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Sprout Thursday, 15 Mar 2018 at 5:40pm

~50 years later...

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trevbucky Friday, 16 Mar 2018 at 2:02am

Some of the waves groynes in wa have ruined:

Sandtracks, Scarborough ( apparently broke way out in the 70s), Trigg Point, ( my brother says it was a really good right hand point break in the 70s).

In Mandurah Dolphin drive at the estuary ocean entrance was apparently a great beachbreak that picked up more swell in the 60s & 70s. Now it’s a novelty wave in big swells.

When they built the Dawesville Cut it destroyed the break “rubbish tips” but during construction it actually created a classic long righthander that a few lucky souls surfed for a few months.. until they put in a small groyne coming off perpendicular to the main groyne to stop the sand flow.

Finally at “Surf Beach” Secret Harbour the developers bulldozed the dunes flat with the beach. This once classic beachbreak hasn’t been the same since.

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velocityjohnno Friday, 16 Mar 2018 at 1:41pm

Yep I remember the A frames at Surfs before the suburb. Great setup now altered so much.

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quokka Thursday, 22 Mar 2018 at 4:12pm

I didn't have the fortune of experiencing Surfs before the SH dev but have mates who said it was epic, such a shame because it is absolute shite now. I noticed that the beaches south of Cott groyne to the arti reef have heaps of sand on them at the moment and the beaches north are being starved of sand. It seems a combo of erosion mitigation structures and dune stabilisation that has fucked our locals.

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Sheepdog Friday, 16 Mar 2018 at 1:06pm

I wonder if it balances out tho..... TOS, Kirra, Dbah, lesser extent currumbin. There was an insane left at pincushion for a while too.

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Spuddups Friday, 16 Mar 2018 at 3:39pm

^ Yeah I was thinking the same thing. My feeling is that it probably balances out in the end, i.e. about the same number of waves have been created as have been destroyed.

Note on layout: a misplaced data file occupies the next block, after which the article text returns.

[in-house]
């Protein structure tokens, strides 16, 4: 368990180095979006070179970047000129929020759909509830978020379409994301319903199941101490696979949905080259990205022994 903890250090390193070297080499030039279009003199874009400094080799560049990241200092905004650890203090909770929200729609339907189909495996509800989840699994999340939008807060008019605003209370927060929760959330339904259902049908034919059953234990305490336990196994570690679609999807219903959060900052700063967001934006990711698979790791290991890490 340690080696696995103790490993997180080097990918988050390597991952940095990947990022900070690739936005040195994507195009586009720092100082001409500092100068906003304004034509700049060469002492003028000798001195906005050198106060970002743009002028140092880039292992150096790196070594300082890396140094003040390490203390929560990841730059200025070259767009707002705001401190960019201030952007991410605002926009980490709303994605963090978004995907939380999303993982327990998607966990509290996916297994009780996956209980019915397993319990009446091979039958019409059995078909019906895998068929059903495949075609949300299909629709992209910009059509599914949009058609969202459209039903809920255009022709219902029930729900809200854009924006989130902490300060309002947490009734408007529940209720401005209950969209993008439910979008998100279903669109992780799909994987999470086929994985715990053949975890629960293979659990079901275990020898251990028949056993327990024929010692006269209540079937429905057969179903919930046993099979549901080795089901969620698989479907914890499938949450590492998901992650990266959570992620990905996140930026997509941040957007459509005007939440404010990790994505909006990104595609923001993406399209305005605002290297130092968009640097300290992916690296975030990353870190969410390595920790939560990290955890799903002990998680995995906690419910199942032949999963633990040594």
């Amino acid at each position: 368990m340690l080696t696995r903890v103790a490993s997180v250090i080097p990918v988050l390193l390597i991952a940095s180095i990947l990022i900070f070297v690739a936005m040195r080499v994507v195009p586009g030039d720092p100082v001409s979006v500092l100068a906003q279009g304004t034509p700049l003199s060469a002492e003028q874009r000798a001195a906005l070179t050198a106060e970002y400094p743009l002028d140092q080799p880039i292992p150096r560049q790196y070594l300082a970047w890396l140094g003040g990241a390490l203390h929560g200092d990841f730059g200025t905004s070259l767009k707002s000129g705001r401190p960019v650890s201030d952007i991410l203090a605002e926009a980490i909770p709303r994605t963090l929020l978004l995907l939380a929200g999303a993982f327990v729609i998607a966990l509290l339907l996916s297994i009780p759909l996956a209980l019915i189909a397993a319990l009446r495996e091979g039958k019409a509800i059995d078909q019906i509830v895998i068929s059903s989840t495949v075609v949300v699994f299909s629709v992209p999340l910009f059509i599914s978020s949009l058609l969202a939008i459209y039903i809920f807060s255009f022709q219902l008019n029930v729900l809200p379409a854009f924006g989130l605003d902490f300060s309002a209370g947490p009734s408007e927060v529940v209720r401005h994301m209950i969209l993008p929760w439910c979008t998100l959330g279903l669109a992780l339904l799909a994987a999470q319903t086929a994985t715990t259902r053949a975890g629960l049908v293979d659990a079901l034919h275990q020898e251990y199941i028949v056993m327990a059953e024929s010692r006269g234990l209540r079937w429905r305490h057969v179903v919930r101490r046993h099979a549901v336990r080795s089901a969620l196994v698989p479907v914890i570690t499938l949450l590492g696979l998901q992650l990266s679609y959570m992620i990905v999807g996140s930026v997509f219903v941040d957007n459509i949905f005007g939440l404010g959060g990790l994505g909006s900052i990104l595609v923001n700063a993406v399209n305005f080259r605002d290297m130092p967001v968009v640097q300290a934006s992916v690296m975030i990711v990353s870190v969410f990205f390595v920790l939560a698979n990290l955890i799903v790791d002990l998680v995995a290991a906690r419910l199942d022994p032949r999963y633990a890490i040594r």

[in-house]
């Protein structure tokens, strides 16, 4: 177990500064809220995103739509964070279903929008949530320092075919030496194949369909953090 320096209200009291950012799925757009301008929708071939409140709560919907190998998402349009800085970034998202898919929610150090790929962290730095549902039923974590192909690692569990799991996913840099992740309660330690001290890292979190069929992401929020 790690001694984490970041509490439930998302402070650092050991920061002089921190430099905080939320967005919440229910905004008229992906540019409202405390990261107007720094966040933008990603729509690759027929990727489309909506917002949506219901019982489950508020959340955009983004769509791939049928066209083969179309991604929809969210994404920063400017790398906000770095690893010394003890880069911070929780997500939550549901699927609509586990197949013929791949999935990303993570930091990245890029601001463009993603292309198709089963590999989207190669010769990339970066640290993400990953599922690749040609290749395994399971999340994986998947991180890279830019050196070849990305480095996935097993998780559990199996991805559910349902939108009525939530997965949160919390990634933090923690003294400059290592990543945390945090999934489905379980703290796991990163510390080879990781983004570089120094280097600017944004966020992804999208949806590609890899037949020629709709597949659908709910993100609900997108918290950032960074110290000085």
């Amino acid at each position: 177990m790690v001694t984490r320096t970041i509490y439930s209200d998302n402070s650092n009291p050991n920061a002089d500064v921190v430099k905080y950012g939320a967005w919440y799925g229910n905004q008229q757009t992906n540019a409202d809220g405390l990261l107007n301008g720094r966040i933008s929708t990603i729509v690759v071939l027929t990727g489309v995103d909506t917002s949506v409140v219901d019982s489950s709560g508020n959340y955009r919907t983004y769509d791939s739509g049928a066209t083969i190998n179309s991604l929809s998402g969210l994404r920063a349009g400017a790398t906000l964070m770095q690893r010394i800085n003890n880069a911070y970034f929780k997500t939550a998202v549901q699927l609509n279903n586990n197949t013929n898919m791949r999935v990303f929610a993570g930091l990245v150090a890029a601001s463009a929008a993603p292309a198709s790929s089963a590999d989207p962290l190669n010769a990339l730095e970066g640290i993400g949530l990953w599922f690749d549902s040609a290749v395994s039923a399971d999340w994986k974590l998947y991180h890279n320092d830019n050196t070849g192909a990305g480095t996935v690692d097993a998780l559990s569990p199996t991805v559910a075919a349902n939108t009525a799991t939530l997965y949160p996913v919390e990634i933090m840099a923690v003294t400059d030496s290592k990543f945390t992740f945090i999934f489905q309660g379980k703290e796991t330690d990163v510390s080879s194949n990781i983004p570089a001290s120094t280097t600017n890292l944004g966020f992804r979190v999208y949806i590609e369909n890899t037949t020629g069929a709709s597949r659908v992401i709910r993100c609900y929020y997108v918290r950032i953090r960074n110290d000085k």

Chiba in Japan is an interesting case. There is a breakwall of some description every 300mtrs or so along the entire coastline. The beaches are gently sloping and the swells generally crappy, but the breakwalls provide good surfing. They've fucked up the coastline pretty badly, in that it's super ugly there, but the waves they have created are pretty good.

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j202h2n Monday, 19 Mar 2018 at 10:36pm

Chiba breakwalls are OK, but I think if they'd been built slightly differently they could have made some great breaks.
About 12 years ago I travelled to a very, very remote part of Japan chasing a typhoon. I scoured Google Earth for anywhere that might handle the 6m swell and found a point-reef set up on the tip of a small island off the coast of a medium sized island. I figured that the swell would wrap along a deep water channel between the islands and come into the point at just the right angle. So I caught the ferry, borrowed a bike and cycled for about an hour with my board under my arm. When I finally got there I found a completely deserted point with no houses, no buildings, no sign of human activity -- except THREE breakwalls, one inside the other. And inside the third breakwall a perfect 6 inch wave rolled down the reef.

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Spuddups Tuesday, 20 Mar 2018 at 2:56pm

Yep, that's Japan for ya aye. In the 1980's they had so much money they didn't know what to do with it; hence the massive and often unnecessary coastal hardening that happened during that time.

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truebluebasher Friday, 16 Mar 2018 at 3:51pm

Sheepdog many GC locals thought not...recall the "Bring back the Points" Bumper Stickers.
1970's surf hugged all points...Greenmount rock break was spectacular & most popular.
Every ride stepped onto the sand still peeling.
Inshore natural coastline outcrops also provided countless more left breaks to fire up.
Cooly Creek/Currumbin lefts x 3/Burleigh Lefts x 3/North Burleigh Left/Nobby's Left.

Creek Sandpumping smothered dune contours gutted wave from it's shapely shore.
Roadside Stringline dunes killed A frames. Bulldozers/Sifters iron out 2mm micro breaks.
Waves breaking /receding without inshore tidal steepness lacked the power.

Sand Bypass now one closeout wave from Rainbow Bay to Spit along GC 2 Land Bank.
Jetsons coastline now breaks 100-150 metres out from 1970's organic Coastline.
Gran/kidz often walked to low tide banks but new Rainbow bank is another world away.
Nor has any forage (whitewater) fish bothered to visit .No high/low tide waves make shore.
Rare to get a ride across the deadzone Surf Canal/City long marina in the making.

Mayor says Rainbow will be a regular visitor. One Rainbow winter =10 years Bypass Sand.
Meaning outer bank will quickly build up acting as a Spit.